Chuseok 2015

This weekend marks the Korean holiday of Chuseok, a traditional harvest festival. As most of you probably already know, the date of the holiday follows the lunar calendar so the holiday falls on a different date on the Gregorian calendar. This year the Chuseok holiday is Sept. 27.

My husband is traveling for work on Chuseok, so our family celebrated a week early with a homemade Korean meal. Likely the little guy and I will play yut nori and eat Korean again on the actual date of Chuseok.

If you’re wondering what to cook for the holiday, here are a couple of ideas from Korean Bapsang. The Galbijjim recipe can even be prepared in the slow cooker for added convenience. According to Hyosun, the owner of Korean Bapsang, both of these dishes are traditional ones to prepare for Chuseok. My family can personally recommend both. Yum!

In Korea, Chuseok is about spending time with family and honoring ancestors. I highlighted ways to incorporate honoring ancestors in my 2011 Chuseok post. But I thought I’d add another suggestioKoreanChildren'sFavoriteStoriesn for families celebrating Chuseok.

Tuttle Publishing offers several books covering Korean culture or language. Their book, Korean Children’s Favorite Stories by Kim So-Un, is an English-language book filled with folk tales that have been told by Korean families for generations. Some of the stories are unique to Korea, while the plot line of some will be familiar. The illustrations by Jeong Kyoung-Sim are wonderfully done in a Korean style that resembles paintings done on ancient Korean screens.

This book would be a wonderful addition to a family’s library and a fun way to share Korean culture with your children.


Book Review: Korean Folk Songs

KoreanFolkSongsI knew it had been awhile since I’d blogged, but I was amazed to see that my last entry was exactly a year ago today. As much as I love doing this blog, life has certainly gotten in the way of blogging.

But today I’m happy to bring you a review of a wonderful book that would make a great resource for Korean adoptive families, or anyone who wants their child to learn the Korean language.

The book is “Korean Folk Songs: Stars in the Sky and Dreams in Our Hearts” by Robert Sang-ung Choi. The book features 14 Korean folk songs and includes everything you need to learn the songs, including a CD with the songs presented in two versions, one that is sung and another that has no words so you can sing along.

For each song, the book contains a short description of the song and its history. Then the music is included with words in hangul, romanized Korean, and English. And since many Korean songs have hand and/or body movements to go with them, a description of the actions that should accompany the song is listed as well.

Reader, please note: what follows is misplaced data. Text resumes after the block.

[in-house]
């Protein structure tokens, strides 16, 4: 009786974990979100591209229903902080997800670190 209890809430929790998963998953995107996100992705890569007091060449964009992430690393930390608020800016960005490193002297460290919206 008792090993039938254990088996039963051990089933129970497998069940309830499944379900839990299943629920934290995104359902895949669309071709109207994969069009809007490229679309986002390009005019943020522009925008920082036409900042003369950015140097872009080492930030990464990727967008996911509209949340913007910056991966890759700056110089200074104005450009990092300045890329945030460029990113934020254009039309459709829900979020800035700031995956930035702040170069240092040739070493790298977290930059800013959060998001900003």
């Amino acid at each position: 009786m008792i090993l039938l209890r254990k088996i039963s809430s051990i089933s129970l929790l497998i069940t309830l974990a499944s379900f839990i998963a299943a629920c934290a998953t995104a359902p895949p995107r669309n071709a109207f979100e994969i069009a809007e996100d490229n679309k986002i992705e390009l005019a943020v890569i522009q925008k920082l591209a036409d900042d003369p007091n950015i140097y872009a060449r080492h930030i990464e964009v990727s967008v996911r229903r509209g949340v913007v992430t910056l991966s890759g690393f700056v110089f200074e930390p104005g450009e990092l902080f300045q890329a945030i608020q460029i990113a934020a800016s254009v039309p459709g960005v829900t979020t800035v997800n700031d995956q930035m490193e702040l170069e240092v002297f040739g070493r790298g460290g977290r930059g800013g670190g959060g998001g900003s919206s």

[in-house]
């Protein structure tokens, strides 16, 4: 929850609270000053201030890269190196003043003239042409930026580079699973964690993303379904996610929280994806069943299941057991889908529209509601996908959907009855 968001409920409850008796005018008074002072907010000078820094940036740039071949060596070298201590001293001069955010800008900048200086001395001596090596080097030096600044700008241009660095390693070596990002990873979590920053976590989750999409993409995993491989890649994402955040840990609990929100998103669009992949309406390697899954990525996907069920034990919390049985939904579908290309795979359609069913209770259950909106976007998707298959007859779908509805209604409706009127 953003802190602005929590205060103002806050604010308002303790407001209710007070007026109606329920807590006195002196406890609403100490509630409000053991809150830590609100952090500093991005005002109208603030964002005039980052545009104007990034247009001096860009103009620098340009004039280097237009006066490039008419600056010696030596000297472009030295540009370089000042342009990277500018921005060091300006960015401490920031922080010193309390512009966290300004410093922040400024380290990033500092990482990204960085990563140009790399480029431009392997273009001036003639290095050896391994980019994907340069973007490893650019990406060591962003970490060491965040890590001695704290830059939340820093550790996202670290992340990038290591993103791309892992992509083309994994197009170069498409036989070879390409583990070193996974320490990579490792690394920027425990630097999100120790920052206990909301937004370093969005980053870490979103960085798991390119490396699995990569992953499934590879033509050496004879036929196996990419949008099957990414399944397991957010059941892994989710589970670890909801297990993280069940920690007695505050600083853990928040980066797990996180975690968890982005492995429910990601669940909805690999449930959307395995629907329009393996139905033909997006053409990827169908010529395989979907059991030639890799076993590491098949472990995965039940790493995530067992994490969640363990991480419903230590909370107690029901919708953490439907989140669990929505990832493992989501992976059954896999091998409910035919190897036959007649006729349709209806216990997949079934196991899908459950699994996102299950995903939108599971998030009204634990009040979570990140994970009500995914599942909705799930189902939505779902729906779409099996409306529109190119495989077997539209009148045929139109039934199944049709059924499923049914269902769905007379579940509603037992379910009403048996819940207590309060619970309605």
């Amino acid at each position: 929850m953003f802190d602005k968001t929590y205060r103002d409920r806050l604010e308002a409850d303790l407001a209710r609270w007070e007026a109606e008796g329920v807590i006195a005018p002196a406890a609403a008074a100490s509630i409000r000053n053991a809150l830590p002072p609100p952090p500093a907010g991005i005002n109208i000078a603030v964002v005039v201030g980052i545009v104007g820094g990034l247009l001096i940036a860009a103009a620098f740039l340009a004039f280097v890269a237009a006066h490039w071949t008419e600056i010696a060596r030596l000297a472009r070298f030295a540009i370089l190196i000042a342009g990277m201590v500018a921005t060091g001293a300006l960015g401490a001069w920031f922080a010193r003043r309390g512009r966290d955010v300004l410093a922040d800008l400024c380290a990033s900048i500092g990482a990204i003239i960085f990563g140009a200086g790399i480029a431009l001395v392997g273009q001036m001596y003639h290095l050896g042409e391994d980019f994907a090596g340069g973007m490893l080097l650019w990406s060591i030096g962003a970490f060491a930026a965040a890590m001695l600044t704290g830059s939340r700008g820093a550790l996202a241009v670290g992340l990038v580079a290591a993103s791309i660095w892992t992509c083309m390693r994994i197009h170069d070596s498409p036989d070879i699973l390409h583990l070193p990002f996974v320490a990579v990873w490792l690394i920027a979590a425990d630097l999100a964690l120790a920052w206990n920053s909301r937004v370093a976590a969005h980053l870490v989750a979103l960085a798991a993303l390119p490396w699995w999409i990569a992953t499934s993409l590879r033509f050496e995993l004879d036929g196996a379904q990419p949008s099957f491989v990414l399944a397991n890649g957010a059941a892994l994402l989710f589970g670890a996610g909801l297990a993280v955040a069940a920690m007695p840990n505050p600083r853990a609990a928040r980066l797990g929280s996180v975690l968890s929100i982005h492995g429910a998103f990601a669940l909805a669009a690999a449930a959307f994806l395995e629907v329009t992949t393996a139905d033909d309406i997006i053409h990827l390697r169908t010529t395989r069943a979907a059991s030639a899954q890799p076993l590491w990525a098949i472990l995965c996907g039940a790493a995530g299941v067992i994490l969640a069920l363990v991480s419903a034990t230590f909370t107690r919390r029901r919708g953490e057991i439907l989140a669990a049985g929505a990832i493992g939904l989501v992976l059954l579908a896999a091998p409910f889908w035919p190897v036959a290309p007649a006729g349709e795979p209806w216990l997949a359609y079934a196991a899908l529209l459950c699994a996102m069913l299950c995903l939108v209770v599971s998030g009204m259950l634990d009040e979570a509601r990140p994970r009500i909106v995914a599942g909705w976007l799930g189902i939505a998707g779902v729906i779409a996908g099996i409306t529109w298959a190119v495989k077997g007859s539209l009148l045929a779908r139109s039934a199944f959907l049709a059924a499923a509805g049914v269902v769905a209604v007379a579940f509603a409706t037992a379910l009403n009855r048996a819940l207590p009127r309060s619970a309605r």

Some of the songs, like Santokki (Mountain Rabbit) and Gom Semari (Three Bears Song) were familiar to our family. But there are several others that are new to us. As a baby my son would have loved the Jjak Jjak Ggung (Clap, Clap, Clap) song, since that was one of the games he was playing in Korean when he came home. Korea’s most popular folk song–Arirang–is included as well.

All of the songs are steeped in the Korean culture and are likely songs our children adopted from Korea heard during the months or years spent in their birth country. The illustrations by Samee Back are beautiful and represent the folksy, cultural aspect of the book well.

I would highly recommend the book for any family that is learning the Korean language (learning by song is sometimes the easiest way to learn), and especially for adoptive families with Korean-born kiddos. My 9-year-old enjoyed listening to the CD and looking at the illustrations.

Here is a link to the Amazon listing for the book.

(Note: Tuttle Publishing provided me with a review copy of the book.)

The Best Winds

Laura E. Williams perfectly captures the generation divide in this picture book titled The Best Winds.

Jinho isn’t at all interest in his grandfather’s stories or old ways. And when his parents make Jinho work on a kite with his grandfather, he’s sure it’s the biggest waste of time. But once the kite is finished, Jinho is excited to fly it and show off for his friends. Sadly since he hasn’t listened to Grandfather’s stories, instead of impressively flying the kite, Jinho can’t control it and the kite rips when it crashes to the ground. Seeing his grandfather’s sadness over the kite, Jinho stays up all night fixing it and through the experience finds a connection with his grandfather.